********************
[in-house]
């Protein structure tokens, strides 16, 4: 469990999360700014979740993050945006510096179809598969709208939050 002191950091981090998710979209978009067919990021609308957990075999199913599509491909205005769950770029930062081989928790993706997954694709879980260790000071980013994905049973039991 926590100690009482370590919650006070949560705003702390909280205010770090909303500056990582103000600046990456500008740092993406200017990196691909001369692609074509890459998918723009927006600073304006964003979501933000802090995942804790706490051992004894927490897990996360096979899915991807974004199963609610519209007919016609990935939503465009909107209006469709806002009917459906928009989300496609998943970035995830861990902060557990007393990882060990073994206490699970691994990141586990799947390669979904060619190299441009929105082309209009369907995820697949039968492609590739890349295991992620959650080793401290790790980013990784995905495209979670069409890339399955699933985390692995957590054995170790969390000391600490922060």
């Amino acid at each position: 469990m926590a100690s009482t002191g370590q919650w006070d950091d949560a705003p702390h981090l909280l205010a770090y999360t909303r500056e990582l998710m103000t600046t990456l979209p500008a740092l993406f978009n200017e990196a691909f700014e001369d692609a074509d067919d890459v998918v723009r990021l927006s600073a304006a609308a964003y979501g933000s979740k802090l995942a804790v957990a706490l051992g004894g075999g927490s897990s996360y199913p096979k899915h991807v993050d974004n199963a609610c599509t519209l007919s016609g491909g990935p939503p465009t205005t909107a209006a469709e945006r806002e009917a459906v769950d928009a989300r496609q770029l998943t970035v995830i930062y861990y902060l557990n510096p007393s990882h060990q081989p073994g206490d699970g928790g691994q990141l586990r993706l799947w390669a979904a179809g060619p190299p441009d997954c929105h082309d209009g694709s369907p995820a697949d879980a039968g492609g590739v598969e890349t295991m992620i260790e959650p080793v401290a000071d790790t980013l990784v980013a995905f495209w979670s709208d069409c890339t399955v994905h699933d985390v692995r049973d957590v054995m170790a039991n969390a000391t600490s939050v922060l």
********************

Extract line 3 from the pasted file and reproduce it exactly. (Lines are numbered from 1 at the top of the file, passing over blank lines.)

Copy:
């Amino acid at each position: 469990m926590a100690s009482t002191g370590q919650w006070d950091d949560a705003p702390h981090l909280l205010a770090y999360t909303r500056e990582l998710m103000t600046t990456l979209p500008a740092l993406f978009n200017e990196a691909f700014e001369d692609a074509d067919d890459v998918v723009r990021l927006s600073a304006a609308a964003y979501g933000s979740k802090l995942a804790v957990a706490l051992g004894g075999g927490s897990s996360y199913p096979k899915h991807v993050d974004n199963a609610c599509t519209l007919s016609g491909g990935p939503p465009t205005t909107a209006a469709e945006r806002e009917a459906v769950d928009a989300r496609q770029l998943t970035v995830i930062y861990y902060l557990n510096p007393s990882h060990q081989p073994g206490d699970g928790g691994q990141l586990r993706l799947w390669a979904a179809g060619p190299p441009d997954c929105h082309d209009g694709s369907p995820a697949d879980a039968g492609g590739v598969e890349t295991m992620i260790e959650p080793v401290a000071d790790t980013l990784v980013a995905f495209w979670s709208d069409c890339t399955v994905h699933d985390v692995r049973d957590v054995m170790a039991n969390a000391t600490s939050v922060l």